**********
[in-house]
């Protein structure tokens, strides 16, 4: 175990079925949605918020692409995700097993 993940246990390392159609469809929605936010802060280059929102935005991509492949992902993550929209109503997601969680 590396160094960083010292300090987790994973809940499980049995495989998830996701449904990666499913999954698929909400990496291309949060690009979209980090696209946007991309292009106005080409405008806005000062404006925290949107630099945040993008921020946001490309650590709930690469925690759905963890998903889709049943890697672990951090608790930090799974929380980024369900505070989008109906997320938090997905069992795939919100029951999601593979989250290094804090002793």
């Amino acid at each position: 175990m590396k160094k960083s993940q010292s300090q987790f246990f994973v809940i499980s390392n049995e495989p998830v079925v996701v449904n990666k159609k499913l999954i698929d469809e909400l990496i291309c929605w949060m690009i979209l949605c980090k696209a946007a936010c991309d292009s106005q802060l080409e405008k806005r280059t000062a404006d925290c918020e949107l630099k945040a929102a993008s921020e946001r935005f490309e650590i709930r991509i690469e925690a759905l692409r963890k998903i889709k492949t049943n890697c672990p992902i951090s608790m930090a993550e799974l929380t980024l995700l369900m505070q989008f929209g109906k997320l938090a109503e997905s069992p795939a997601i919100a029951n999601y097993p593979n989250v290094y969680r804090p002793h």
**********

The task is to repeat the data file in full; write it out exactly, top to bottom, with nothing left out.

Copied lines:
[in-house]
């Protein structure tokens, strides 16, 4: 175990079925949605918020692409995700097993 993940246990390392159609469809929605936010802060280059929102935005991509492949992902993550929209109503997601969680 590396160094960083010292300090987790994973809940499980049995495989998830996701449904990666499913999954698929909400990496291309949060690009979209980090696209946007991309292009106005080409405008806005000062404006925290949107630099945040993008921020946001490309650590709930690469925690759905963890998903889709049943890697672990951090608790930090799974929380980024369900505070989008109906997320938090997905069992795939919100029951999601593979989250290094804090002793």
């Amino acid at each position: 175990m590396k160094k960083s993940q010292s300090q987790f246990f994973v809940i499980s390392n049995e495989p998830v079925v996701v449904n990666k159609k499913l999954i698929d469809e909400l990496i291309c929605w949060m690009i979209l949605c980090k696209a946007a936010c991309d292009s106005q802060l080409e405008k806005r280059t000062a404006d925290c918020e949107l630099k945040a929102a993008s921020e946001r935005f490309e650590i709930r991509i690469e925690a759905l692409r963890k998903i889709k492949t049943n890697c672990p992902i951090s608790m930090a993550e799974l929380t980024l995700l369900m505070q989008f929209g109906k997320l938090a109503e997905s069992p795939a997601i919100a029951n999601y097993p593979n989250v290094y969680r804090p002793h």